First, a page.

Chawadee Nualkhair, who often refers to herself as Chow, is a Thai-American originally from Pittsburgh. She now resides in Bangkok with her husband and two children. As a freelance journalist, her primary focus is food writing. Her blog, ‘Bangkok Glutton’ is a must-read for those who love Thai street food. Chow made a guest appearance on a popular episode of the Netflix travel documentary series ‘Somebody Feed Phil,’ showcasing the culinary delights of Bangkok.
I came to Bangkok with my family after my dad got a new job there. I expected to stay only a year or two before I could get back to the US where I thought I belonged. That was in 1995, and I am still in Bangkok.
Food has played a big part in the reason why I’m still here. The food, especially on the side of the street, was so exciting and different from what I was used to in suburban Pittsburgh.
The only problem was, I was too intimidated to try out the street food on my own. The blog, which started in 2010, came about as a way to keep track of the street food places I was researching for my first guide, “Bangkok’s Top 50 Street Food Stalls”.
Q2. As a food lover, I am sure you have many preferences. If you could highlight 2-3 lesser-known, genuine local restaurants in Bangkok that you have enjoyed the most, what would they be and what made them stand out to you?
I’ve always loved Nakorn Pochana, which is also known as “Nai Hai” among its regular customers. There was a time in the 1900s when Nai Hai’s neighborhood, Sam Yan, was known as the premier destination for Thai-Chinese seafood, and it was full of those types of restaurants, all selling similar menus.
In fact, Somboon Pochana, known for inventing the Thai version of stir-fried crab in curry sauce, is still in its original location, close by to Nai Hai. However, Nai Hai is, in my opinion, the better restaurant.
I also like Fikeow in Yaowarat (I seem to really be partial to seafood places) because it’s simply fun. The live seafood is on a counter at the front, and you can pick and choose what cooking method you prefer, or just point to what’s on the menu.
Most people come to see the flames leaping from the wok every time someone orders stir-fried morning glory, but my favorite dish is the lobster with the head stuffed with chili and garlic.
Q3. What are the major changes you have seen in the Bangkok food scene in the last 10-15 years, and what do you think the future of the Bangkok food scene will be like?
It’s gotten a lot more restricted, because people can’t set up anywhere they like anymore. There’s less choice. You don’t hear of “new” places breaking through into the public consciousness anymore.
Nowadays, when a food stall makes enough money, they make the choice to jump to shophouse/air-conditioned restaurant more quickly now, because they get hassled less. It’s a special place that sticks to being strictly street food in spite of its success, like Nai Mong Hoy Tod.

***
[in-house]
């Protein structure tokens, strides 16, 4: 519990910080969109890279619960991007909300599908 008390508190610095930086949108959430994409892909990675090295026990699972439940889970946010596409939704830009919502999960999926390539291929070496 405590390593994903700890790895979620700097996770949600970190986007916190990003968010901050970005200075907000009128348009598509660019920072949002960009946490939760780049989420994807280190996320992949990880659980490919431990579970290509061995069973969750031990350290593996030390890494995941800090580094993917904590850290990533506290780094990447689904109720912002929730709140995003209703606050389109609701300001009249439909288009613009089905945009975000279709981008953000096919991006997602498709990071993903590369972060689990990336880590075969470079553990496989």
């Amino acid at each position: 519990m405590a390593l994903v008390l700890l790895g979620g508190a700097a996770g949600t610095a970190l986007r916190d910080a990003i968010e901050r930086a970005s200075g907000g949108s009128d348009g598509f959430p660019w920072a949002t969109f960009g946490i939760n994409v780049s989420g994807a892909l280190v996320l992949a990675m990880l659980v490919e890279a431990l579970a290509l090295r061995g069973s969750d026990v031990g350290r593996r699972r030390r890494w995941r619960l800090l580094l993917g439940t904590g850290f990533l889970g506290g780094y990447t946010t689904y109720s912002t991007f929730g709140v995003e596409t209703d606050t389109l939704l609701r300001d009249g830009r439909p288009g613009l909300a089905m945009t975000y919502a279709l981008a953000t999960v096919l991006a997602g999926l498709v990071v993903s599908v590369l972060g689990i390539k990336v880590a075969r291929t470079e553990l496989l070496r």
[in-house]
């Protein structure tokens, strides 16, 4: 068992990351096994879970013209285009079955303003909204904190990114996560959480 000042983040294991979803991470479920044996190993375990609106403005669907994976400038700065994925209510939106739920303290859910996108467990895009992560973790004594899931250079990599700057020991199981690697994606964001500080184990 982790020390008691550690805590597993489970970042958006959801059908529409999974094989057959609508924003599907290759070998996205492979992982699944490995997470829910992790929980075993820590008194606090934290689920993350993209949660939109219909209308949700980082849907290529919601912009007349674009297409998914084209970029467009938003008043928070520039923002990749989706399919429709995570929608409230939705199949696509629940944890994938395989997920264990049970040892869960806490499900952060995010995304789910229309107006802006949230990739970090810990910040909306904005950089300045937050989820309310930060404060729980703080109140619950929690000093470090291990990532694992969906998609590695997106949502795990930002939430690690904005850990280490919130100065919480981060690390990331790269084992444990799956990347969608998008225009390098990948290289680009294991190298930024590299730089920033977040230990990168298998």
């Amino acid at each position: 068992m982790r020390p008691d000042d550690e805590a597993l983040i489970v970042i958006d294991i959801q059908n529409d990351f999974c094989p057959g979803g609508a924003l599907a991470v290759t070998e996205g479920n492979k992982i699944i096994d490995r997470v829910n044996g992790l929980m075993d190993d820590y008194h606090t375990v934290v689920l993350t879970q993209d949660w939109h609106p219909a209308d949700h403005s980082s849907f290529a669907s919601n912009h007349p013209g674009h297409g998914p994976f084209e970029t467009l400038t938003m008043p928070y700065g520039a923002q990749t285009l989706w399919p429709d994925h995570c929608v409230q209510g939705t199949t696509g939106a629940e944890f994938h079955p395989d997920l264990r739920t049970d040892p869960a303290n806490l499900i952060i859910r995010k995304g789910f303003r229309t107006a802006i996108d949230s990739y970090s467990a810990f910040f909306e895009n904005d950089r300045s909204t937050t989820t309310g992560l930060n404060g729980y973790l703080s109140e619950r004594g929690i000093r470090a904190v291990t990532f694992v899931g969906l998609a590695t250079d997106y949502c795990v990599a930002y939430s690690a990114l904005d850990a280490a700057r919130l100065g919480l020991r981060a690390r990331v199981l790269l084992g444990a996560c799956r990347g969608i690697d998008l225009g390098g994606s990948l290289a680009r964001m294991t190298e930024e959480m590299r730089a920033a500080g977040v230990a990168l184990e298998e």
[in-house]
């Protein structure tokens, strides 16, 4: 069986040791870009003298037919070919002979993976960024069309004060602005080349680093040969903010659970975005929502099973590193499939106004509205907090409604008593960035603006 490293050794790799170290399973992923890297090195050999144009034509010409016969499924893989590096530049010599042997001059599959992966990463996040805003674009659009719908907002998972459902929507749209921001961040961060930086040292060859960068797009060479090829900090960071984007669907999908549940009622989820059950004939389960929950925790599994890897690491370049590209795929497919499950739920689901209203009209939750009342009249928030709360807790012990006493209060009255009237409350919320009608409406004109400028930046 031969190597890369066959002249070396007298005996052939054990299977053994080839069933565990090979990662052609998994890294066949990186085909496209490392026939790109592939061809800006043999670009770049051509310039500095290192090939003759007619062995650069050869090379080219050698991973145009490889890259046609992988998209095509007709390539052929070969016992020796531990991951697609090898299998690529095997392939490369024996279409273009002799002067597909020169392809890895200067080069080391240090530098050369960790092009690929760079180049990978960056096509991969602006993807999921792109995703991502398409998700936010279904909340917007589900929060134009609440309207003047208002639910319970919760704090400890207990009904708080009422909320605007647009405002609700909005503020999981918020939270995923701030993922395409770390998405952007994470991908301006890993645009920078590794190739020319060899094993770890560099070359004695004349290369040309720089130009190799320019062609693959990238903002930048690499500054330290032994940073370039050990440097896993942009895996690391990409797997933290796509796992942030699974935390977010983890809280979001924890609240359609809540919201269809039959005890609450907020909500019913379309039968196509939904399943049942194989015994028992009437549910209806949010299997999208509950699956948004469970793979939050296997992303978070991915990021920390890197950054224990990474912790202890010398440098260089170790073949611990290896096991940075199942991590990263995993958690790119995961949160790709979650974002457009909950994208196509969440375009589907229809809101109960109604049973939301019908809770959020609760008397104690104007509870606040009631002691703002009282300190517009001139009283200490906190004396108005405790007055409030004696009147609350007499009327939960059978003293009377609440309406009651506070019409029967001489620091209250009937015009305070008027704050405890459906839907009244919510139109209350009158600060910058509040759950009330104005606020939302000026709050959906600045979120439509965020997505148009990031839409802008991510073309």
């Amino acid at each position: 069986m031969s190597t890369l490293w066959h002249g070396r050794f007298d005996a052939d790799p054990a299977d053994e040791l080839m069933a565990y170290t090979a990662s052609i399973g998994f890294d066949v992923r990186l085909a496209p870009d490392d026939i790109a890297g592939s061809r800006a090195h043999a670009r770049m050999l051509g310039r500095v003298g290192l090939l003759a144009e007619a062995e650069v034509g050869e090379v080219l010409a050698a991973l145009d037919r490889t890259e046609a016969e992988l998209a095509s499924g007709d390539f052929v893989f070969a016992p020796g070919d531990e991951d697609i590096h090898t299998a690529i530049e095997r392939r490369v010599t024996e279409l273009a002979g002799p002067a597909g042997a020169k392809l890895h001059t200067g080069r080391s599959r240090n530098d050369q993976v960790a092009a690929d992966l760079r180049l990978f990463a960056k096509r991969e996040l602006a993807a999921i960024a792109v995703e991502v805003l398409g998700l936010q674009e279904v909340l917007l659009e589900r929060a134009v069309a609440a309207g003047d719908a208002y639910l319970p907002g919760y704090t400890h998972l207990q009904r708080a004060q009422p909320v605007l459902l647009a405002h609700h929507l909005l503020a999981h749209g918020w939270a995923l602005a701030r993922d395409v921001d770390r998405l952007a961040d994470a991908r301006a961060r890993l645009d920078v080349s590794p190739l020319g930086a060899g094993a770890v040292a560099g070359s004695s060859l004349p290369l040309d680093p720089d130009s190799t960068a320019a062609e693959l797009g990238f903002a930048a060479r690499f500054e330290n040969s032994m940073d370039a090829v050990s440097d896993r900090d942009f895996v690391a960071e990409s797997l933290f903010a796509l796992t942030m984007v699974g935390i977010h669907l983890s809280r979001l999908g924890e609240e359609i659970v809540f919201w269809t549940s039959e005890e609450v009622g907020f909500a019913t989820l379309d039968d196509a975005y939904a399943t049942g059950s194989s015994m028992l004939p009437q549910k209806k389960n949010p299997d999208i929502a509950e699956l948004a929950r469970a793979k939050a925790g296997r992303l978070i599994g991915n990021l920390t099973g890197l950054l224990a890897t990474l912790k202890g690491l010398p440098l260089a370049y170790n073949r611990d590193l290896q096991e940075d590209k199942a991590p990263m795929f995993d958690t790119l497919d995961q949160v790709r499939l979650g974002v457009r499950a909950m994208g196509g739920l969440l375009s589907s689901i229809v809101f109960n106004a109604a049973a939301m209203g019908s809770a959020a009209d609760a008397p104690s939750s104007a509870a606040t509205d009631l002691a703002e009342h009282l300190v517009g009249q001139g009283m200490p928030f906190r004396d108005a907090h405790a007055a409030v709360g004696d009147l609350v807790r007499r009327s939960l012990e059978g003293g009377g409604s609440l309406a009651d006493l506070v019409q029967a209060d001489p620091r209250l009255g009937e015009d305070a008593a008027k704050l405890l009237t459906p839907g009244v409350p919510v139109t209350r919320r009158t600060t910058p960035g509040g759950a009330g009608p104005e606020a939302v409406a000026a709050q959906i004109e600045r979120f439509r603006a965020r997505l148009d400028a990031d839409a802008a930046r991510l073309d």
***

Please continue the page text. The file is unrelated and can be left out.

My hope is that this need to “control” and restrict street food development will inspire property developers to find a way to create a central, accessible space for street food vendors to sell their food that will also be profitable to the developers (because capitalism).
Q4. In your opinion, what makes Bangkok’s food scene unique compared to other cities in Thailand?
Bangkok is simply a giant compared to the other cities in the country. Like, by far. With this huge population, of course there would be a wide breadth and range of street food options unrivalled by anything else you would see in Thailand.
Q5. Could you share a story about the cultural significance of certain dishes or food rituals in Thailand?
In the Central region, there is a dish that only comes out in the summer called “khao chae” (summertime rice). Only when restaurants start serving it can you consider the summer officially started.
When it goes off the menu, the rainy season has begun. Some places serve it year round, but that is not considered quality khao chae. Some of the oldest families in the country pride themselves on serving excellent khao chae made by their own personal chefs.
Q6. It could be tough to choose the best Thai street food. What is your approach to selecting the absolute best ones for your book?
I eat a lot. I ask around a lot. Thais always have very strong opinions about what is and what is not good food. We did not have a soccer league for a long time, so for decades, street food vendors were the way that people debated things and bonded.
Q7. Tell us about your culinary journey that deeply influenced your approach to cooking and publishing your own cookbook?
My time in the North convinced me that many people abroad are only seeing a tiny sliver of what people in Thailand eat. That’s what made me excited to show people the actual recipes of dishes that show up regularly on my table, as well as on other families’ tables all over the country.
Q8. I’m a big fan of “Somebody Feed Phil” and I can’t get enough of it. I love the way Phil connects with people and cultures through food. What are some of the fun experiences you had working with him?
I bet Phil would love that! I only met Phil a couple of times, once at the floating market and once at Wat Pho. He was fun and gracious both times, and extremely easy to talk to (I guess you have to be in order to host a TV show).
He was generous enough to write a blurb for my cookbook, which was very kind of him. One thing that happened off-camera was a massage at Wat Pho, which is the birthplace of Thai massage.
Unfortunately, they did not allow cameras into the massage room, which is one big common room instead of separate private rooms. We had to have massages side by side, which might have been kind of awkward for him. He is surprisingly slim for a guy who eats all over the world!
Q9. Finally, your message to our readers?
Go out and explore. See for yourself. Make your own decisions. Don’t rely on guidebooks, not even mine!
All Photographs credit: Chawadee Nualkhair